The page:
5 Dec. Luke 3:15-20

5 Dec. Who was the 'Messiah' the Jews expected?

"Since the people were hoping for the Christ [the 'Messiah' or 'the anointed one'] to come, they wondered if John might be the one. John answered everyone, 'I baptise you with water; but there is one coming who is greater than I am... He will baptise you with the Holy Spirit and fire'."

"He will come ready to clean the grain, separating the good grain from the chaff. He will put the good part of the grain into his barn, but he will burn the chaff with a fire that cannot be put out.'"

"And John continued to preach the Good News, saying many other things to encourage the people. But John spoke against Herod [Antipas], the governor [of Galilee], because of his sin with Herodias, the wife of Herod's brother [Philip, the ruler of Iturea and Trachonitis], and because of the many other evil things Herod did. So Herod did something even worse; he put John in prison."

          (Luke 3:15-20)


In the Christmas story, we hear many references to the coming of the ‘Messiah’. Many people are familiar with Handel's oratorio, 'The Messiah', often sung by choirs during the Christmas season. But just who was this ‘Messiah’ that many Jews in Roman Judaea expected?

In New Testament times, many Jews were eagerly awaiting the coming of a ‘Messiah’ (Hebrew) or ‘Christ’ (Greek), meaning ‘the Anointed One’. There were many views on what the Messiah would be like, but three main ideas dominated most people’s expectations of ‘the one who is to come’:

1. A great spiritual leader – a prophet like Moses.

Many Jews at this time expected that the Messiah would be ‘a prophet like Moses’. Moses was revered for having led the people of Israel, under God’s guidance, out of slavery in Egypt in c.1447 BC.

In the Jewish scriptures, Moses promised the people that “The LORD your God will give you a prophet like me, who is one of your own people” (Deuteronomy 18:15). Many expected the Messiah would be a great spiritual leader like Moses, who would lead the people to a new freedom – a new ‘Exodus’.

2. A powerful military leader – a king like David

According to the prophet Isaiah, the Messiah would be a powerful military leader descended from Israel’s most successful warrior, King David: “He will rule as king on David’s throne and over David’s kingdom. He will make it strong by ruling with justice and goodness from now on and forever” (Isaiah 9:7).

The prophet Ezekiel, revealing the will of God, stated, “Then I will put over them one shepherd, my servant David” (Ezekiel 34:23) “My servant David will be their king, and they will all have one shepherd” (Ezekiel 37:24). Micah prophesied that this mighty ruler would be born in Bethlehem, the birthplace of King David (see Micah 5:2).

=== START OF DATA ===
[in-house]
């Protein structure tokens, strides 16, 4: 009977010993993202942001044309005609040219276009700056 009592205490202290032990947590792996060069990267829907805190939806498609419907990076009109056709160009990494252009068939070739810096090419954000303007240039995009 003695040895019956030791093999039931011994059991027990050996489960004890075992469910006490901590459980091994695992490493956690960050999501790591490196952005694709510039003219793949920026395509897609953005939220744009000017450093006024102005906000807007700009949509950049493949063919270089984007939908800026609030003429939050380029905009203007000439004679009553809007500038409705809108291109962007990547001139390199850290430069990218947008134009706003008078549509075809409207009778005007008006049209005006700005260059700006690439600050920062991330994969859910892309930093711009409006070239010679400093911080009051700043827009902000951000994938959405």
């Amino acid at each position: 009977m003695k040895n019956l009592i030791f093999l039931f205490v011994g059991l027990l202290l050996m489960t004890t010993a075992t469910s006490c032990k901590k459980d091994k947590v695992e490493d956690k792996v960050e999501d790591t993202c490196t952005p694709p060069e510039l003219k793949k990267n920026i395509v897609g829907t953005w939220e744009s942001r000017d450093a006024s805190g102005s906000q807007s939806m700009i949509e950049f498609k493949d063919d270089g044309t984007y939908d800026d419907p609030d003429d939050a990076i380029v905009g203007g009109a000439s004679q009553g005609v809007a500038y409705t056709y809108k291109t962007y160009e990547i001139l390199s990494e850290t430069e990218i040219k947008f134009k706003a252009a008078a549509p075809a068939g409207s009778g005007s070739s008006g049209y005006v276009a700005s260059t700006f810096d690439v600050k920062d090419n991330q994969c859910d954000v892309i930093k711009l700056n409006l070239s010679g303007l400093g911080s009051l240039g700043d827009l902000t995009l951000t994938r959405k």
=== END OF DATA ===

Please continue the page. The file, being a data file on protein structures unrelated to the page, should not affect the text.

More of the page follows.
3. A supernatural leader – the ‘Son of Man’

In the opinion of many people, the Messiah would be a human being (a ‘son of man’), but with something of an ethereal or heavenly dimension.

In his dream, the prophet Daniel saw someone ‘like a son of man’ – “someone who looked like a human being coming on the clouds in the sky… He was given authority, glory and the strength of a king. People of every tribe, nation and language will serve him. His rule will last for ever, and his kingdom will never be destroyed” (Daniel 7:13-14).

To many Jews, Jesus of Nazareth did not appear to be the 'Messiah' because he did not fulfil their own expectations of the promised 'Christ'. Knowing that he was brought up in Galilee, some believed he could not be descended from David or have been born in Bethlehem (see John 7:40-44 & Matthew 13:55-57).

Many Jewish religious leaders felt that a man who challenged their interpretation of the Sabbath laws (see Mark 2:23-28 & Matthew 12:9-14) and associated with those who were ‘unclean’ under the Law of Moses could not be the expected prophet (see Mark 2:13-17). Others saw his claims to a special relationship with God as ‘blasphemy’ (profound disrespect for God) (see Matthew 9:1-3, 26:63-68, Luke 5:17-21 & John 8:48-58).

It was one of his closest followers, Simon Peter, who first recognised that Jesus really was the Messiah, the 'anointed one' of God (see Mark 8:27-30). But it was only after his resurrection from the dead that many others began to worship Jesus not only as the 'Christ', the ‘Son of Man’, but as the Son of God himself (see Matthew 28:8-9, Luke 24:50-53, & John 20:26-31).

The photo shows a mosaic portrait of Jesus the 'Christ', the 'Messiah', in the church of Hagia Sophia in Istanbul.

You can read more about the Messiah @ https://www.thebiblejourney.org/the-bible-journey/2-john-the-baptists-journeys-b/johns-message/

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